UF staff wonder what the future holds following the merger

By Anthony Johson, JohnsonC19@Findlay.edu

University of Findlay staff are optimistic about the future of the University of Findlay after the announcement of the Findlay and Bluffton merger.

On March 20, the presidents for UF and Bluffton University announced the two universities will partner, becoming one University but two college campuses.

This announcement came to the surprise of many, including the faculty and staff at the University of Findlay.

Although many were surprised by the news, many were not shocked, such as Charlie Ernst, head Men’s basketball coach at the University of Findlay.

“Anyone that’s worked in higher education for a long time realizes that there’s private colleges around the country closing,” Ernst said.

Notre Dame College, in South Euclid, Ohio, closed at the of this spring semester for financial reasons.

“Private colleges, in the Midwest especially, are always looking at ways to save money, minimize expenses, and maximize money coming in,” Ernst said. “This is probably being done to prepare for the future more than to take care of a current problem.”

Both universities stated in the initial announcement and subsequent meetings that neither university is facing financial instability but rather, looking ahead to the changing dynamics of higher education.

“The merger alone might be enough just to keep our campuses working,” UF faculty Carla Treadway.

According to the official University of Findlay Bluffton University Merger website, the home page says, “We are confident that our home roots and enduring values will ground us in the face of change.” This is regarding the unknowns of the future and suggests this merger will bring a solid base to a future that is changing.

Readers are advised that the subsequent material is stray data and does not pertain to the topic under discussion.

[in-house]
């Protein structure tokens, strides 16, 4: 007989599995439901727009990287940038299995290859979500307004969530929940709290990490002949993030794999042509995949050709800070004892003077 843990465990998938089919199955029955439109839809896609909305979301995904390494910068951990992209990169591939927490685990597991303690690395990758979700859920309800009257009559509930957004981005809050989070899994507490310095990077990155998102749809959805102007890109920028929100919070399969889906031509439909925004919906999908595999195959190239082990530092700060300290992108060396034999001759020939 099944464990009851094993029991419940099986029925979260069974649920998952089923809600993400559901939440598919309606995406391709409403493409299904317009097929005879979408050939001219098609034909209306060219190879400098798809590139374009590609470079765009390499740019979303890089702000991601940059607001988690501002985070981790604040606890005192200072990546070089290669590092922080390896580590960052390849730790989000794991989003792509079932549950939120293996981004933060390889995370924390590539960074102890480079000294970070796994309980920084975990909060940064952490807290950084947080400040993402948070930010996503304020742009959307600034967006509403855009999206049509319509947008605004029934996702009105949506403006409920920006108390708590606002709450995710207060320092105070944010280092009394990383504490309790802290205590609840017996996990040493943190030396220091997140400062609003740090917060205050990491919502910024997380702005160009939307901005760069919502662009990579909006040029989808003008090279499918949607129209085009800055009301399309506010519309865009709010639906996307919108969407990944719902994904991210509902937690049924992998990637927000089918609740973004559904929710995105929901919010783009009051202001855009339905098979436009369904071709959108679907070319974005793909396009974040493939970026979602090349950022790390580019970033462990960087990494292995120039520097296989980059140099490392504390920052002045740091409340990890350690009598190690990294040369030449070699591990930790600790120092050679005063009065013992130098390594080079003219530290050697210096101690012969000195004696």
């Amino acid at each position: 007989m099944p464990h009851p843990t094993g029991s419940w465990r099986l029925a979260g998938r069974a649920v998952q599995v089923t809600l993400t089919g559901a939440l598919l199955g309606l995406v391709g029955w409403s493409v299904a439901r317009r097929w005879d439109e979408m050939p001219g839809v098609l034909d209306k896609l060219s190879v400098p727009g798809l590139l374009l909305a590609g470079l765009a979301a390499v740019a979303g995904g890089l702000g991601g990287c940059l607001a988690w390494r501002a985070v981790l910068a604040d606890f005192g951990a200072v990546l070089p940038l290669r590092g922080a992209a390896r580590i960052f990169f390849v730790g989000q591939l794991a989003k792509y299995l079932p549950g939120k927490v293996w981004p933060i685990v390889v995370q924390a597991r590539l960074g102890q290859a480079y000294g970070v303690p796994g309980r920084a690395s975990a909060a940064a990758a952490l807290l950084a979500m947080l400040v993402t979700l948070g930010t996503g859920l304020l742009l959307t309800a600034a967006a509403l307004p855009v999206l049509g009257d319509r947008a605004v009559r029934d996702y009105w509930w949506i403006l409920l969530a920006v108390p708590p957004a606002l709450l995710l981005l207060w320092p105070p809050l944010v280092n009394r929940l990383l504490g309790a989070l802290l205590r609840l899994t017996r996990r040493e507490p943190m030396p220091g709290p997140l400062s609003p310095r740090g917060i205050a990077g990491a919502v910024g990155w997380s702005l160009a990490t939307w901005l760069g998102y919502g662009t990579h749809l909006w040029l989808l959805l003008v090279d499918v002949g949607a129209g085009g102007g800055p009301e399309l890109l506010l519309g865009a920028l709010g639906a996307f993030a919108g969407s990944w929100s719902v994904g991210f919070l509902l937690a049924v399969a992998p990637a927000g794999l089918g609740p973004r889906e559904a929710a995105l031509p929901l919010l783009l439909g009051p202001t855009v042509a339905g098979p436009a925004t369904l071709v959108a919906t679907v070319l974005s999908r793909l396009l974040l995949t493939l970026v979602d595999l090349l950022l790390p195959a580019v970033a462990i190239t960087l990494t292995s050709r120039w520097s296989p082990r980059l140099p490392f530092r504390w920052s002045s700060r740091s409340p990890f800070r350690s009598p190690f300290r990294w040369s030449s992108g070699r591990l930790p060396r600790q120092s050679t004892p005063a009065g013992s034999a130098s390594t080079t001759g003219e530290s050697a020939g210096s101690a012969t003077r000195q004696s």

Faculty at Findlay, such as Treadway, assistant professor of teaching in business, are not too concerned about their jobs being affected by the merger.

“I think it will be pretty much how it is now,” Treadway said.

Ernst believes that this change will happen within the administrative systems of the University of Findlay and Bluffton University. A change such as the class selection system, admissions and other internal activities could be impacted the most.

“The biggest impact will be internal,” Ernst said.

Treadway said that she believes that Bluffton will accommodate to whichever system, such as Workday or Canvas at Findlay, that is more established, meaning if Bluffton has a completely different system when it comes to scheduling classes or handling finances, then Bluffton University will adjust in some way to make it work. Although it is speculation and a guessing game by those that are not within the process of making the decisions, staff members have their own vision of the future for these two universities.


“I think it will increase our footprint,” Treadway said. “Just adding another campus under the umbrella of the University of Findlay.”

Treadway believes that this will be an equal change for both campuses.

“If anything, I see both campuses increasing our communication to a higher standard,” Treadway said.

UF and BU campuses are 20 miles away from each other. The short distance can provide a connection of campuses for staff and students. The staff members from the business and athletic department see opportunities within their department from the merger. They are not sure what it will look like, but there are ideas of how each university will take advantage of having two campuses instead of one.

Ernst believes that this could be helpful for the athletic department in multiple ways.

“Let’s just say something is going on on-campus and all the gyms are full and we’re in the middle of our practice time, maybe we can drive down to Bluffton and get on their court,” Ernst said.

There are many opportunities that are yet to be figured out. The merger website has a FAQ section to try to answer questions popping up in both communities. The merger will not take effect until the fall semester of 2025.